3. Don't Fly Blind. It's Risky and Expensive.
Imagine you're a pilot of a small plane. You know the basics of taking off, landing, and the actual flying in between well enough that you've done it a few times. You're surrounded by gauges and measurements, but you don't know what any of them mean. That's okay because this is just a small plane, right? You keep it under the clouds so you can see where you're going. You only fly during the daytime. You're aware that more experienced pilots use their gauges - heck, experienced pilots can actually fly an entire flight on gauges alone. But you're don't have time for flight school, and even though you're a bit nervous about it, you seem to have a system going for flying your own way, using your style, and you haven't crashed yet!
That's the equivalent of running a business without understanding financial statements. You have a sense for whether your company is getting a little too close to the ground by watching the sales activity and the cash balance in your bank account.
The right way to fly is to understand your key gauges, and to look at them regularly. Just because you can see the ground below you doesn't mean you shouldn't check your altimeter. Just because you filled up for gas before you left doesn't mean you shouldn't be watching your gas gauge.
At your business, your income statement will tell you whether you're making any money. Your balance sheet will tell you the level of safety vs. risk in the financial health of your business. The fundamentals for how to run a small business to a reasonable level of success are well known, and one of them is that you need to read an income statement and balance sheet for your business every month, and make a deliberate effort towards trying to understand what they are telling you. (Don't worry, we teach that at The Numbers Edge!).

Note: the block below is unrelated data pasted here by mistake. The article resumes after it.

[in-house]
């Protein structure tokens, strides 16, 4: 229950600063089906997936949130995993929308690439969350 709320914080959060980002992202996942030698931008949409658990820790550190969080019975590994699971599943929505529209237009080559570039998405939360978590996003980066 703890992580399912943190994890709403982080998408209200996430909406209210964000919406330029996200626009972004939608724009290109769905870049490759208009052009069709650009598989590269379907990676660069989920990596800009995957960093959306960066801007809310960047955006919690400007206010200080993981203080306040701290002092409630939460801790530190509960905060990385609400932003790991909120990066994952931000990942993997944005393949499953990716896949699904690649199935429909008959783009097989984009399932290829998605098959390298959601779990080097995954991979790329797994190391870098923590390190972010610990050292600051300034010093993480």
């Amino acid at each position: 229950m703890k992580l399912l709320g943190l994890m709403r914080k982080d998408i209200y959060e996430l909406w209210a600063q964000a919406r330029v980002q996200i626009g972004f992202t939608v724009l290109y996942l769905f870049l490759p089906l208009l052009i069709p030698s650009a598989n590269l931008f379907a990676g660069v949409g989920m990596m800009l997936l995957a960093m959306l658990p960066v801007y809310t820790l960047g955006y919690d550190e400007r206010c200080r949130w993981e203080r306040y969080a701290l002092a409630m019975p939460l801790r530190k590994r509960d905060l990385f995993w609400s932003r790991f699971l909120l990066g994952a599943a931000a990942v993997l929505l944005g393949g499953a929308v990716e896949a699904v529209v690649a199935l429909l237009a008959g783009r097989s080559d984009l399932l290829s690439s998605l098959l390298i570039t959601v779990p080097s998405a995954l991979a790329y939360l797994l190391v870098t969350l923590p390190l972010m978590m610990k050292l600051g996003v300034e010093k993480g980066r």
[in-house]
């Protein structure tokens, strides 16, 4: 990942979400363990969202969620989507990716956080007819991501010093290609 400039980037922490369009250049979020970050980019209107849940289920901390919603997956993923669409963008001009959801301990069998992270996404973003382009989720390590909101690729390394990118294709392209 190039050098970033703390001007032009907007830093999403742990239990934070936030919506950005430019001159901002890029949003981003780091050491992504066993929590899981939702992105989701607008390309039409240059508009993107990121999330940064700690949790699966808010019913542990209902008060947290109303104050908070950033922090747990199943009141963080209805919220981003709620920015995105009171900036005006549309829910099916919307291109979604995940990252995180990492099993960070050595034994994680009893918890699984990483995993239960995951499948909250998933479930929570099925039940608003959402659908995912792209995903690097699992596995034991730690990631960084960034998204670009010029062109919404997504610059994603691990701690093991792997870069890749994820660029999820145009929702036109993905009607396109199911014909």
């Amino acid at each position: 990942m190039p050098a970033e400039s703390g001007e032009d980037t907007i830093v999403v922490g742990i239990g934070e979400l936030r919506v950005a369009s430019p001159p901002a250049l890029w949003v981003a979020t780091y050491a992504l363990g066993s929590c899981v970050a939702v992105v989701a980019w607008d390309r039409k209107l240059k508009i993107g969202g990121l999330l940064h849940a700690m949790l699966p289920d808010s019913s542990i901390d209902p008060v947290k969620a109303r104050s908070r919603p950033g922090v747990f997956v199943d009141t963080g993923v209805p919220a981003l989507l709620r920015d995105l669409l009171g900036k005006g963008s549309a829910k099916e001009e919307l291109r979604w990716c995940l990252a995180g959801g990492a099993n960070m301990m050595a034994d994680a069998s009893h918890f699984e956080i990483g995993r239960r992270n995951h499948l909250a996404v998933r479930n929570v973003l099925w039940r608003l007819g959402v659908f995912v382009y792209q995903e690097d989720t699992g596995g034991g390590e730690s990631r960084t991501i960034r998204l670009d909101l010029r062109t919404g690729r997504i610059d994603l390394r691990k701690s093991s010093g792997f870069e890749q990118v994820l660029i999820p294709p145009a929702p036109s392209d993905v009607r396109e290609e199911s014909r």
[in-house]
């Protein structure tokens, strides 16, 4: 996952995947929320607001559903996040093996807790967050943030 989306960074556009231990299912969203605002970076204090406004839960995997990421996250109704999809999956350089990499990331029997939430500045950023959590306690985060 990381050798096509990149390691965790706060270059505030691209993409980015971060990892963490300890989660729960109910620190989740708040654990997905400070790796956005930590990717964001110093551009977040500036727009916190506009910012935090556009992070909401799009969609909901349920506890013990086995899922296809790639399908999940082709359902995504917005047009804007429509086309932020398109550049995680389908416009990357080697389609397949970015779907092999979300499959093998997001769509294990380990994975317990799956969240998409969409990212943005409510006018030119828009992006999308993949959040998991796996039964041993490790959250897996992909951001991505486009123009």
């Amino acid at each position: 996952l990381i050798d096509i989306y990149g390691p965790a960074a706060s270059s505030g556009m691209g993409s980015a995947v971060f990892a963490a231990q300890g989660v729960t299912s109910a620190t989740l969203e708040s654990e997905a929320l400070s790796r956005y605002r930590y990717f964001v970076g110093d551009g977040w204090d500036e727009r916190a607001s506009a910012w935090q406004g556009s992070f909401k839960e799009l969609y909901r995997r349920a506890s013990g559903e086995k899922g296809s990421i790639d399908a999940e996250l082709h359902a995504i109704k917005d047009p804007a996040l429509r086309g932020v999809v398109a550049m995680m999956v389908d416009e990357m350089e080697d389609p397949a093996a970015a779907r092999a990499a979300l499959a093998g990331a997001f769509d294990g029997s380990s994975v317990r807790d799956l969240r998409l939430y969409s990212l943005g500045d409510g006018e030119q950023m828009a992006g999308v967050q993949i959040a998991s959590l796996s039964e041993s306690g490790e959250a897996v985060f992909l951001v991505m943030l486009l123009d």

Receiving, reading, and understanding your financial statements gives you a true picture of what level of success your business is having and where the areas of concern are, which allows you to create goals and make decisions to improve the areas that need to be improved. Financial statements, when prepared the right way, will be a leading indicator of where the business will be in the future. They will show you whether your plane is dropping 100 feet every few minutes even though it looks like you're holding steady based on the view out the windshield.
If you're flying a plane, that means you're a pilot whether you wanted to be one or not. If you're a pilot, you need to learn how to read and use your gauges to keep your plane in the sky.
If you have a business, you're a business owner whether you wanted to be one or not. If you're a business owner, you need to implement processes that result in you receiving financial statements every month, and you need to learn how to read and use your financial statements to keep your business in the right position. Don't know where to start? Email us and we'll tell you what the first steps should be: firstname.lastname@example.org